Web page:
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Labor Day in Four Mile Canyon

Third Time in Memory Boulder escapes catastrophe

This is Dark Cloud on Wednesday, September 08, 2010.

There is nothing emotionally appropriate to say to those who've lost everything - absolutely everything - in the fires still seething in the hills west of Boulder proper, but Boulder nonetheless. "Sorry" sounds both glib and wildly insufficient. All other boilerplate expressions of sadness sound, well, boilerplate and so obvious that to actually say them can seem both condescending and cruel and somewhat pointless, as if offering to participate in small, cliché ridden theater in the face of their trauma . But I cannot help it. I'm so sorry for your unimaginable losses and grateful that our amazingly competent fire teams and sharp citizens avoided what could have been mortal catastrophes within a series of close run horrors, and there are, as yet, no confirmed casualties. But eight are missing, and some of those had refused to evacuate.

It had happened so fast. Apparently propane tanks aboard a recreation vehicle exploded at around 1030 Monday morning in collision and it was on. There was an explosion, and on a day with wind gusts above 50 mph, there was nothing that could be done above what was. Crews were there quick, organization was obvious, and it quickly became apparent they needed to retreat, and a fire truck was almost immediately sacrificed.

Within an hour of the ignition, my apartment building some miles due east on Folsom avenue was covered by a fast moving thread of smoke that widened, as you watched, to cover both horizons visible from the swimming pool, where I was settled in to spend my Labor Day, and spread like fog around the Golden Gate, dropped the temperature and suggested a late day rain squall was upon us, dark and forboding. But it was all smoke. From summer blue sky to black and white pallet suggesting an old British movie about Welsh coal mining. Ten minutes? Twenty? It was windy, and the ash was falling in the pool within 90 minutes of ignition in Four Mile. Fast. Scary fast.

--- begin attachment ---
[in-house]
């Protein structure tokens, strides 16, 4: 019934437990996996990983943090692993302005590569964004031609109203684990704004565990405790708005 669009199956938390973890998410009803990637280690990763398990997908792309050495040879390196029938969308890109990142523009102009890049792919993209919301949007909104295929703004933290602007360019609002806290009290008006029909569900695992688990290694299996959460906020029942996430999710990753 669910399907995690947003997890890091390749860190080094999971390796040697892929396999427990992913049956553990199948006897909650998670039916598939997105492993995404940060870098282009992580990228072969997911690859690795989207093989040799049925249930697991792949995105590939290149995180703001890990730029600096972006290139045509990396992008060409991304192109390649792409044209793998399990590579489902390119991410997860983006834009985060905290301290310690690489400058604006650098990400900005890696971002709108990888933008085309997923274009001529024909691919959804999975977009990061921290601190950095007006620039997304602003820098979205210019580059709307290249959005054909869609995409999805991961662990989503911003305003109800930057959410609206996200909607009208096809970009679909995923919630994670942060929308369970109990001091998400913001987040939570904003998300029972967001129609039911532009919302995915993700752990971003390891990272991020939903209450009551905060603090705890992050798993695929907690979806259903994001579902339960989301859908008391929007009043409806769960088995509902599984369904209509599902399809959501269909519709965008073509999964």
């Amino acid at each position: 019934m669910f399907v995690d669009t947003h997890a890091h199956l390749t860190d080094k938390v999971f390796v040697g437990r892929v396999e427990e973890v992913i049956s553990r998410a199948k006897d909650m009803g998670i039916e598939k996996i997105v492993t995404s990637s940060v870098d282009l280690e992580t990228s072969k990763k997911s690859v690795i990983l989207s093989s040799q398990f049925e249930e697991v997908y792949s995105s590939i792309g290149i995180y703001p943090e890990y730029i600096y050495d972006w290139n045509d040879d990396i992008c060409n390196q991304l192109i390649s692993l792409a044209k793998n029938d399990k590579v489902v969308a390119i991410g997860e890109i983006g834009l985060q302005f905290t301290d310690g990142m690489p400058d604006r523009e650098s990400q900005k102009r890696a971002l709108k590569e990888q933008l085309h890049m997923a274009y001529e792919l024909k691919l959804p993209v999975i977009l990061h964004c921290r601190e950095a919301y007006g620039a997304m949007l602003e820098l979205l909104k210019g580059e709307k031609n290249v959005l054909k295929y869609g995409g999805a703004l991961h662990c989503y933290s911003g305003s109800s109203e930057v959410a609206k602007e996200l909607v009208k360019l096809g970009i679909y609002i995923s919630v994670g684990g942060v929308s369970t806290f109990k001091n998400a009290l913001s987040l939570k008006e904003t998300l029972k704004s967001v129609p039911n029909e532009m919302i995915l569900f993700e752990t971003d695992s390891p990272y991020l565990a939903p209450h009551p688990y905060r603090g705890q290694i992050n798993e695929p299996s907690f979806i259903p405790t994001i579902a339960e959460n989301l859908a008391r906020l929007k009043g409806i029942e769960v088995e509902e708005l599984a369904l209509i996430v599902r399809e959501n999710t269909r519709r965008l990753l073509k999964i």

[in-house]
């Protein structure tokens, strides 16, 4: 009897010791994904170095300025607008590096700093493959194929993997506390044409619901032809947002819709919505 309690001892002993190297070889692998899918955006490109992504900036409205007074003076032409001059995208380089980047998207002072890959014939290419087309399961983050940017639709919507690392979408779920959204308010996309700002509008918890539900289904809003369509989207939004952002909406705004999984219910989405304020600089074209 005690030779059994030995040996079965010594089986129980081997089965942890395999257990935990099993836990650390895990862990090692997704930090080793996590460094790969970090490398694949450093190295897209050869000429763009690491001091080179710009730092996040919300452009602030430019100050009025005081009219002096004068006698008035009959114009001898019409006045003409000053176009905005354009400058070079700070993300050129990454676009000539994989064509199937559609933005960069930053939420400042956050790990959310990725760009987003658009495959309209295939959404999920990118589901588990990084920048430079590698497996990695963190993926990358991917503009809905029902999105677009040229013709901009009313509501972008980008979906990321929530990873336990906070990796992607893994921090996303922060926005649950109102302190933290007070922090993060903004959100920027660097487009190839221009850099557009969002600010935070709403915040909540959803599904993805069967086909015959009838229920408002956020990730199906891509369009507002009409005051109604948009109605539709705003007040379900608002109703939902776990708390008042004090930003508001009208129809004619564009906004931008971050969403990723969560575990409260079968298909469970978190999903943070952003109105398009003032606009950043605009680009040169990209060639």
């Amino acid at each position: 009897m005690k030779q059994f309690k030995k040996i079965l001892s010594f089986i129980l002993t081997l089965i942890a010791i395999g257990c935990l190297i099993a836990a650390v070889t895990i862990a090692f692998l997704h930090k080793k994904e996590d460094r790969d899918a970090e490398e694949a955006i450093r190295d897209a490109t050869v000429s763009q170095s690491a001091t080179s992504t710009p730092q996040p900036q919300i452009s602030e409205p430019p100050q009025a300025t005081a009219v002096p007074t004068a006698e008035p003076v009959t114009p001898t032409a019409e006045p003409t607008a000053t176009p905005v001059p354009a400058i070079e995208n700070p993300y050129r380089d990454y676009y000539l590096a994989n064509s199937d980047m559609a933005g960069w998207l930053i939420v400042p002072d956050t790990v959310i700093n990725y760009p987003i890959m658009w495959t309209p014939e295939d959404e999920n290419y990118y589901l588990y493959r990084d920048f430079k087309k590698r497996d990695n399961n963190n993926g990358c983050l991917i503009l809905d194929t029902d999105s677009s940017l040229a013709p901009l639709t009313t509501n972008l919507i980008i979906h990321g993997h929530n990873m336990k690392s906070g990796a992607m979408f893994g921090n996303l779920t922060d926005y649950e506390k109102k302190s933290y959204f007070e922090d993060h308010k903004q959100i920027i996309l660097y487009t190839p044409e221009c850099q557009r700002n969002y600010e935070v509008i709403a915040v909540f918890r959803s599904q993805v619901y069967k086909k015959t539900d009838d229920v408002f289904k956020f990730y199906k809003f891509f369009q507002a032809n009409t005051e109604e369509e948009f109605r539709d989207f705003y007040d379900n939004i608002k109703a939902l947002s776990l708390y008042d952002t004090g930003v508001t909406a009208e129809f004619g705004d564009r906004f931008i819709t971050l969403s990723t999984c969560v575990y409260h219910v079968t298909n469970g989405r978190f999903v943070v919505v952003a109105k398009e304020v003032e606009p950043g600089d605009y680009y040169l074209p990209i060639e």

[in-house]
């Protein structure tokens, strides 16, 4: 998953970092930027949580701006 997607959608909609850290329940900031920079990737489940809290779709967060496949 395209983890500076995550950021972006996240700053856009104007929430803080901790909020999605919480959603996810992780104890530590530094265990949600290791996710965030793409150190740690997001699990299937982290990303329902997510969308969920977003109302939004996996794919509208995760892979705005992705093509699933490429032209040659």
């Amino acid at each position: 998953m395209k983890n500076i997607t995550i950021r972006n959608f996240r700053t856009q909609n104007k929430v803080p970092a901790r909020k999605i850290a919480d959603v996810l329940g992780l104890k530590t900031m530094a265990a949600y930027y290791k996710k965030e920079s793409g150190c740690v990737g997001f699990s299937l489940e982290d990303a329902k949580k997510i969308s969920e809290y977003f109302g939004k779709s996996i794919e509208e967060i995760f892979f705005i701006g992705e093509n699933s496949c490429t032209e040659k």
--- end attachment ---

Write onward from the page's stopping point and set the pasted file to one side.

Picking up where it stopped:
Up in Four Mile Canyon, where it started, it expanded quickly. About fifteen minutes, in some cases, between someone saying 'honey, do you smell smoke?' and a wall of hundred foot high flames flash frying the walls of a home that exploded into inferno as the occupants dashed to safety. Not only people, but pets and stock have, so far, been amazingly short of casualties. A lot of people did a lot of things well, in time and - be it said - bravely.

It goes on. After planes dumping thousands of gallons of retardant and a night of no expansion, crews now say the fire has consumed about 6100 acres - a reduction from earlier estimates, according to the morning presser - with near 100 buildings vaporized, most homes. The landscape is so altered it is apparently difficult to meld aerial images of the devastation to recent map and memory of what was there and now is not. That alone is revelatory of the last 48 hours. This is - what? - the third time in memory that great areas of Boulder were saved solely by the dying down of the west wind. The Black Tiger Fire in the late 1980's that I watched from my abode in the top of the Boulder Theater burning due west of town, and a fire in January of 2009 that could easily have incinerated large residential developments in the north or, had the wind altered, right down Broadway itself, were the others. I'm not sure we learned from these. The mountain roads remain too narrow for evacuation plus fire truck access. Obvious fire traps of dead trees remain in bulk.

When the wind is at 50 mph, flames become a self-actualizing firestorm which is a weather system to itself even when the wind stops. By the time you judge where to carve out a barrier, the fire's beyond it and over whoever was sacrificed to try and stop it.

It can seem melodramatic to compare what Boulder risks to what Dresden and Tokyo actually endured, but it really isn't. We've been that close, and fire is more of a threat, with the dead beetle kill forests to our west, than that of flood we talk about so much. Another few hours of high wind from the west, this last fire was in the city limits, and in the future the date 9-11 in Boulder might not be remembered as the day of al Qaeda's 2001 attack but the day the Four Mile Canyon fire burned itself out after reaching Niwot in 2010.